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Department of Agricultural, Environmental, and Development Economics


Research from AEDE Faculty Members Sam, Partridge, Kraybill and Southgate Profiled in the OARDC SEEDS Grant Competition Progress Report

Oct. 2, 2012

The yearly report of the Ohio Agricultural Research and Development Center (OARDC) profiling the research work of the SEEDS – OARDC’s Research Enhancement Competitive Grants Program – winners was released last month and included research profiles of two projects overseen by AEDE faculty. The projects include SEEDS grant funded research on voluntary pollution practices by businesses by AEDE Associate Professor Abdoul G. Sam, and SEEDS grant funded research on using improved land-use data to strengthen rural and urban economies by AEDE Professor and Swank Chair in Rural-Urban Policy, Mark Partridge, AEDE Professor Dave Kraybill, AEDE Professor and Associate Director of Ohio State’s Subsurface Energy Resource Center (SERC), Douglas Southgate, Department of Entomology Professor and Kellogg Endowed Chair in Agricultural Ecosystem Management, Casey W. Hoy, and Environment and Natural Resources Professor Linda M. Lobao. 

The yearly report of the Ohio Agricultural Research and Development Center (OARDC) profiling the research work of the SEEDS program's grant winners. Photo Credit: OARDC SEEDS program.

As reported in the SEEDS research progress report, Sam’s research focuses on exploring what motivates businesses to adopt voluntary pollution prevention practices and the effects that these practices have on environmental innovation, which is regarded by researchers as a key source of environmental improvement. Sam’s research seeks to fill the current information gap related to the effects of voluntary pollution prevention practices on a business’s ability to develop new environmental technologies.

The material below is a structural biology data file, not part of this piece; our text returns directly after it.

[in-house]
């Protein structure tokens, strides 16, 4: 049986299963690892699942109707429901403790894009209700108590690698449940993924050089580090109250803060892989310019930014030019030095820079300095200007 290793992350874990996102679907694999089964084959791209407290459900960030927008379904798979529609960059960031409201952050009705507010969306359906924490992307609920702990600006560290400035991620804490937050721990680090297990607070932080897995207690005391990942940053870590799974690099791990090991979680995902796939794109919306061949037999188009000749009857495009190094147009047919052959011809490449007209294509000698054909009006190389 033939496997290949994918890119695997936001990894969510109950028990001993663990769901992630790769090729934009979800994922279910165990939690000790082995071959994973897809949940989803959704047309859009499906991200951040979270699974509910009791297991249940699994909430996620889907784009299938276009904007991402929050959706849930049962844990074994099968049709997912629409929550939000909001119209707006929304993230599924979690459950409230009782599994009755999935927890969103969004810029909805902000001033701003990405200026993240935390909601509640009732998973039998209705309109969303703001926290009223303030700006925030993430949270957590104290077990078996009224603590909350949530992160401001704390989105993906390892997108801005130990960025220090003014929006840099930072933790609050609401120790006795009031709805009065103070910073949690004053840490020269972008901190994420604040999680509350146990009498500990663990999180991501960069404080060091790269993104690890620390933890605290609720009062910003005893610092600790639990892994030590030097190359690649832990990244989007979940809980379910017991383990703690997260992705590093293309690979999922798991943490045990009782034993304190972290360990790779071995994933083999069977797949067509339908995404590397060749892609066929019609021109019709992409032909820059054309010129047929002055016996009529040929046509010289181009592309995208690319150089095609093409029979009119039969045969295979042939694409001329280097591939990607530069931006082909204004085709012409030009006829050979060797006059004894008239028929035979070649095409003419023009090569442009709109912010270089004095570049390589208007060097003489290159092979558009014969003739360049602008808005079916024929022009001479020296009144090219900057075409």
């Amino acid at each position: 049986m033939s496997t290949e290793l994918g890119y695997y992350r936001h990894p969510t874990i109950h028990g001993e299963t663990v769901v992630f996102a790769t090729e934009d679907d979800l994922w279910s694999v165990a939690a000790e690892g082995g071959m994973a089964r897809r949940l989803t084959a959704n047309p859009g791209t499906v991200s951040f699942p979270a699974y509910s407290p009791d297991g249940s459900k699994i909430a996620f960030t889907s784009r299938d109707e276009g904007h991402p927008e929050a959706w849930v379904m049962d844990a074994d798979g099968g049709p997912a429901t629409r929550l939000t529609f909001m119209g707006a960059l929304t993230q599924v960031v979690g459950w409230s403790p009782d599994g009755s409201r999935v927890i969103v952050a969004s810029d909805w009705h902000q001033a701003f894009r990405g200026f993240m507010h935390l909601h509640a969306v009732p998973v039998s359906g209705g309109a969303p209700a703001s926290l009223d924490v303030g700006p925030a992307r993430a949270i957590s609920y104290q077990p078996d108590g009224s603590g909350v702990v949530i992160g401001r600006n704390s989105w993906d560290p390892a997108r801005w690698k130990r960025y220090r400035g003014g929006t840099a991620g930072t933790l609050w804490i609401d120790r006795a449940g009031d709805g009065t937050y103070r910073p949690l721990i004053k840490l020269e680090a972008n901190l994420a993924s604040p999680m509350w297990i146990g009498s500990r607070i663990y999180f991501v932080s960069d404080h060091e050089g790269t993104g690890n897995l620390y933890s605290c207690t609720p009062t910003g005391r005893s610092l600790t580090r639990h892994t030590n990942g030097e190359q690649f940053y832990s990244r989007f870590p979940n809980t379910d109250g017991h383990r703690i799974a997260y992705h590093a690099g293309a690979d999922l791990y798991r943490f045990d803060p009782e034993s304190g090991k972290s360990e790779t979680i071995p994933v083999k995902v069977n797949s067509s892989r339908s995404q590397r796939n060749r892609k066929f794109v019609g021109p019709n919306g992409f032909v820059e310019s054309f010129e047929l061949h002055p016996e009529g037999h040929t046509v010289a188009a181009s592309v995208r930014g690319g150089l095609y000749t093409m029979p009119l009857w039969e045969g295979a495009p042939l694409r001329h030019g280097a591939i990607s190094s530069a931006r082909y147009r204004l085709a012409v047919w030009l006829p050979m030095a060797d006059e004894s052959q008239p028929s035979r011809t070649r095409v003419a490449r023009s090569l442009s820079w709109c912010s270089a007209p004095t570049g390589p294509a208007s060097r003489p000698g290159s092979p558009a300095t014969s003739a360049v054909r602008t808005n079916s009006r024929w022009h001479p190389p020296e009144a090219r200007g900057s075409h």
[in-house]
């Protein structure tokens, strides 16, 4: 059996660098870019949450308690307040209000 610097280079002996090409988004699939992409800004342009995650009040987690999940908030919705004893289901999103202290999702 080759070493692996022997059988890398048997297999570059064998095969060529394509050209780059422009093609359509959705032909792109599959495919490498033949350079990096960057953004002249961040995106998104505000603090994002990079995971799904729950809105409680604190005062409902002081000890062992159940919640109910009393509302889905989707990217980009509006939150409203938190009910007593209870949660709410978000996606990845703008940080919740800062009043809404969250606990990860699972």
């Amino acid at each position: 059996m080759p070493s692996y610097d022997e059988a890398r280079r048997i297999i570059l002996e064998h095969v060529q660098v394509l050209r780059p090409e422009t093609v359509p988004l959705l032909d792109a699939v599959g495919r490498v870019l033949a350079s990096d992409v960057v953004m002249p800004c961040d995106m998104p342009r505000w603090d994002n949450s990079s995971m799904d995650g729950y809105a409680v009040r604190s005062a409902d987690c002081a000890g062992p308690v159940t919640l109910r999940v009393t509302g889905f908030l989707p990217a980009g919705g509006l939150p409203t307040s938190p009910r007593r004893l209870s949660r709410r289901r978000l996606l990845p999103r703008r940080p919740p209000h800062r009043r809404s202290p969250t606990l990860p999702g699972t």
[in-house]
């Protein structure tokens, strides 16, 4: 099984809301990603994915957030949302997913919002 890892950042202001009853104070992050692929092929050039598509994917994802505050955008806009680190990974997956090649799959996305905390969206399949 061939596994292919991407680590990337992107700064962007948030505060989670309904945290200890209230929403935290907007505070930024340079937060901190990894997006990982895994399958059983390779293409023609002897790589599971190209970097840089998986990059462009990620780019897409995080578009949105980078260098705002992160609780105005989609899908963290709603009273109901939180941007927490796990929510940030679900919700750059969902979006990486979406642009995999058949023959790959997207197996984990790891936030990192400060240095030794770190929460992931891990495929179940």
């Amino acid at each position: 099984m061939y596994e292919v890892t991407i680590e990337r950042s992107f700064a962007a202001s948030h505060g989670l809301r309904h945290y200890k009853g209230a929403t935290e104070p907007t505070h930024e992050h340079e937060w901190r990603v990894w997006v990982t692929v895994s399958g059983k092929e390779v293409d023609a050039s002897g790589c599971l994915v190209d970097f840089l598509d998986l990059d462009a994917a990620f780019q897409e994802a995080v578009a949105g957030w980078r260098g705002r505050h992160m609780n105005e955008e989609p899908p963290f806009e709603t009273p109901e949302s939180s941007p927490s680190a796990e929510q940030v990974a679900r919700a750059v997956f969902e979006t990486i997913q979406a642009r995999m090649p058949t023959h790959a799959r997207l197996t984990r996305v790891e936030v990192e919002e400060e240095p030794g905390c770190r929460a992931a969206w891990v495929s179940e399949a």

As outlined in the progress report, by using data gathered over time, Sam and his research team tested two competing hypotheses, one focused on the theory that a firm’s adoption of pollution prevention practices yields increased incentives for environmental research and development with the aim of reducing costs, thus leading to more environmental patents, while the second focused on a firm’s adoption of more pollution prevention practices as a source of redirecting resources away from environmental research and development toward short-lived environmental improvements, leading to fewer environmental patents.
Sam and his team found that the adoption of voluntary pollution practices does stimulate environmental research and development. However, his team found that mandatory pollution regulations have a greater impact over time than voluntary pollution practices – the estimated impact of mandatory pollution regulations is between ten and seventeen times stronger than that of voluntary adoption. As reported in the SEEDS report, the analysis therefore suggests that while the voluntary approach can produce significant environmental improvements by lowering the emissions of mostly unregulated pollutants, it is far less effective than mandatory regulations in enticing businesses to invest in environmental research that leads to the development of cleaner production technologies.